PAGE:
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Drug Metabolism The nonlinear kinetics of most clinical importance is capacity-limited metabolism since small changes in dose administered can produce large variations in plasma concentration at steady-state. It is a major source of large intersubject variability in pharmacological response. Two important causes of nonlinearity in metabolism are – Capacity-limited metabolism due to enzyme and/or cofactor saturation . Typical examples include phenytoin , alcohol, theophylline , etc. Enzyme induction e.g. carbamazepine , where a decrease in peak plasma concentration has been observed on repetitive administration over a period of time. Autoinduction characterized in this case is also dose-dependent. Thus, enzyme induction is a common cause of both dose- and time-dependent kinetics.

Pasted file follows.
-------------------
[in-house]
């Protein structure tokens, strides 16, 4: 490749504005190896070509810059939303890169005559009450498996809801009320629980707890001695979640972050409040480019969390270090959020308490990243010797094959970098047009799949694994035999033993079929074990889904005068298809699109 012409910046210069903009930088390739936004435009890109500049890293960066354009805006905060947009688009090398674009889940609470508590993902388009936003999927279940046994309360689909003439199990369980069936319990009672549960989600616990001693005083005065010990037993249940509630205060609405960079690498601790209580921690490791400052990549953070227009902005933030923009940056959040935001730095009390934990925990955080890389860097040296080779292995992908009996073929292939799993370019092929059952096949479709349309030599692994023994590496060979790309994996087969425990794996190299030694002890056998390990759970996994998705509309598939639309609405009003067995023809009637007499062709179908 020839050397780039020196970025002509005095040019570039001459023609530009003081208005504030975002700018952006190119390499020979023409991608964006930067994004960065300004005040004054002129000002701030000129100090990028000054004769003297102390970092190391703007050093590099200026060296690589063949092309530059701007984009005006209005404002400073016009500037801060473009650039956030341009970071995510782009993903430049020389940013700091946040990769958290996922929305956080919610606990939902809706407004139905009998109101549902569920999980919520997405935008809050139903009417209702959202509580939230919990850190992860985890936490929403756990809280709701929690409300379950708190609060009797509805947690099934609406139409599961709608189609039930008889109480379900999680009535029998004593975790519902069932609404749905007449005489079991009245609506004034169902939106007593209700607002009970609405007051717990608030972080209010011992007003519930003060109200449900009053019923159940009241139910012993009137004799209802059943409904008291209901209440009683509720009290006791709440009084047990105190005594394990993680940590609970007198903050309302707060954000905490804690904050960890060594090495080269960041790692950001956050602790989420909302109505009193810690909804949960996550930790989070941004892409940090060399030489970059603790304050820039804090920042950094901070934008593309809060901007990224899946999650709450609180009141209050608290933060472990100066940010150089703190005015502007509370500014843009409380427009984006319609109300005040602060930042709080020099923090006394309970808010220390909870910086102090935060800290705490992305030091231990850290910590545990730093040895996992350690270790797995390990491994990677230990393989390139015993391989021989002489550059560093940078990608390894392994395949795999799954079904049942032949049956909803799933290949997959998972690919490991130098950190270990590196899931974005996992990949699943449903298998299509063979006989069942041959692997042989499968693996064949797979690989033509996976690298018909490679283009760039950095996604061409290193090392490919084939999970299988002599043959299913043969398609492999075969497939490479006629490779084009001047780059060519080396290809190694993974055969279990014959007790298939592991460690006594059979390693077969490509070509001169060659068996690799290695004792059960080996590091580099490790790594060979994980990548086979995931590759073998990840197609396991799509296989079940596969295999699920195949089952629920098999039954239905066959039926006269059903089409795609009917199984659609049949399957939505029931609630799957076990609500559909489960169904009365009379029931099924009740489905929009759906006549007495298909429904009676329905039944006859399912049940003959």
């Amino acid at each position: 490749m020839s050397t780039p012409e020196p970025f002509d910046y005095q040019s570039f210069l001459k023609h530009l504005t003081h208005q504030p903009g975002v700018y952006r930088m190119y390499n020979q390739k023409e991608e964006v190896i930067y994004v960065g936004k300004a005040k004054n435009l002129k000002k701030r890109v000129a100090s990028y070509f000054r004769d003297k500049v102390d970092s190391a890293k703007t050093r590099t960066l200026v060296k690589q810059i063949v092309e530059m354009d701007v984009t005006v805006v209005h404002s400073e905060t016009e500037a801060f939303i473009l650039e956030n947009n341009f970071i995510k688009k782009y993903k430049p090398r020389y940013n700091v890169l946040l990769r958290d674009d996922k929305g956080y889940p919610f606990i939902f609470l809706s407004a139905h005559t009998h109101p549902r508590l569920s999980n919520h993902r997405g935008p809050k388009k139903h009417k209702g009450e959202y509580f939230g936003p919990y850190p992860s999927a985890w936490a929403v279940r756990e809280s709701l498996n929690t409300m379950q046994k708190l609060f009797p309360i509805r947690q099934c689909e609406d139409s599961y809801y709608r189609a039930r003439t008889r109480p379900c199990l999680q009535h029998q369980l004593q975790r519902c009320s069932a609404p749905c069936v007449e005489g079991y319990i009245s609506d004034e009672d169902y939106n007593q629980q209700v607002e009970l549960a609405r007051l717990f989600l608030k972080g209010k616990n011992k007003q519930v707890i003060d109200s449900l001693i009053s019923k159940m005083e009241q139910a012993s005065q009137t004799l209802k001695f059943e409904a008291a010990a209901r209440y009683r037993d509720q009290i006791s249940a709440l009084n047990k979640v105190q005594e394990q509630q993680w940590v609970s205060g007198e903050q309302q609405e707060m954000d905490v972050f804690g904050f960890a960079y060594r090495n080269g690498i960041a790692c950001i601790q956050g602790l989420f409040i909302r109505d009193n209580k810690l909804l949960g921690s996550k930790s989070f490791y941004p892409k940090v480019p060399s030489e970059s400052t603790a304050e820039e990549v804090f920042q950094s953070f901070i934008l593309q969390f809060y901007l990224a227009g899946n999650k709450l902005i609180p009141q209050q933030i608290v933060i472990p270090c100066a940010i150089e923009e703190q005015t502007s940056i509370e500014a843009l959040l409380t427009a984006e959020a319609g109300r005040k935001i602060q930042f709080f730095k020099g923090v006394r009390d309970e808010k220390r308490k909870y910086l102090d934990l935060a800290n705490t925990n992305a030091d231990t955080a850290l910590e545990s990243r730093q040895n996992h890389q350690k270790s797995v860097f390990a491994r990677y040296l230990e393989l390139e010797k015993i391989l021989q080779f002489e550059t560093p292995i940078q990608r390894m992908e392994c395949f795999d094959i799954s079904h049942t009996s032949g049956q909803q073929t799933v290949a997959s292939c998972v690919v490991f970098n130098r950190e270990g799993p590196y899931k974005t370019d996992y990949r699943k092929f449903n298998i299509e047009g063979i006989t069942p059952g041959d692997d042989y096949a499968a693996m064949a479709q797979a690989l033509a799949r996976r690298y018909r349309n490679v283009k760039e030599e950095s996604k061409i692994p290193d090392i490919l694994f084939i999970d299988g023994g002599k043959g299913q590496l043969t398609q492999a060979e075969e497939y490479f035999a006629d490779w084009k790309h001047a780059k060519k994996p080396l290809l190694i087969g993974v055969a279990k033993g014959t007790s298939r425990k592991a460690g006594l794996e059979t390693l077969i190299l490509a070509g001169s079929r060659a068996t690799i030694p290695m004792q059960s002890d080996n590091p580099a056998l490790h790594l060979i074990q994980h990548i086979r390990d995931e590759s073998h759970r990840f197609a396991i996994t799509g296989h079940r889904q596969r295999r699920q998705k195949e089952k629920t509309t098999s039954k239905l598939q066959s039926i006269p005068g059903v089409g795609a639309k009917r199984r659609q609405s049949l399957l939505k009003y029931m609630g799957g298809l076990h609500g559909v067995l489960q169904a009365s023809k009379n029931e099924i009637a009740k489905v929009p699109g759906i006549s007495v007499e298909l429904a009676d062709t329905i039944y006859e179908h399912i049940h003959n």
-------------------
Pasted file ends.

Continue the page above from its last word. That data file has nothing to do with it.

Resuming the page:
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Drug Excretion The two active processes in renal excretion of a drug that are saturable are – Active tubular secretion e.g. penicillin G. After saturation of the carrier system, a decrease in renal clearance occurs. Active tubular reabsorption e.g. water soluble vitamins and glucose. After saturation of the carrier system, an increase in renal clearance occurs.

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MICHAELIS MENTEN EQUATION The kinetics of capacity-limited or saturable processes is best described by Michaelis-Menten equation: Where, – dC /dt = rate of decline of drug concentration with time, V max = theoretical maximum rate of the process, and K m = Michaelis constant. Three situations can now be considered depending upon the values of Km and C: When K m = C Under this situation, the equation 10.1 reduces to:

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When Km >> C Here, Km + C = Km and the equation 10.1 reduces to: When Km << C Under this condition, Km + C º C and the equation 10.1 will become Estimation of Km and Vmax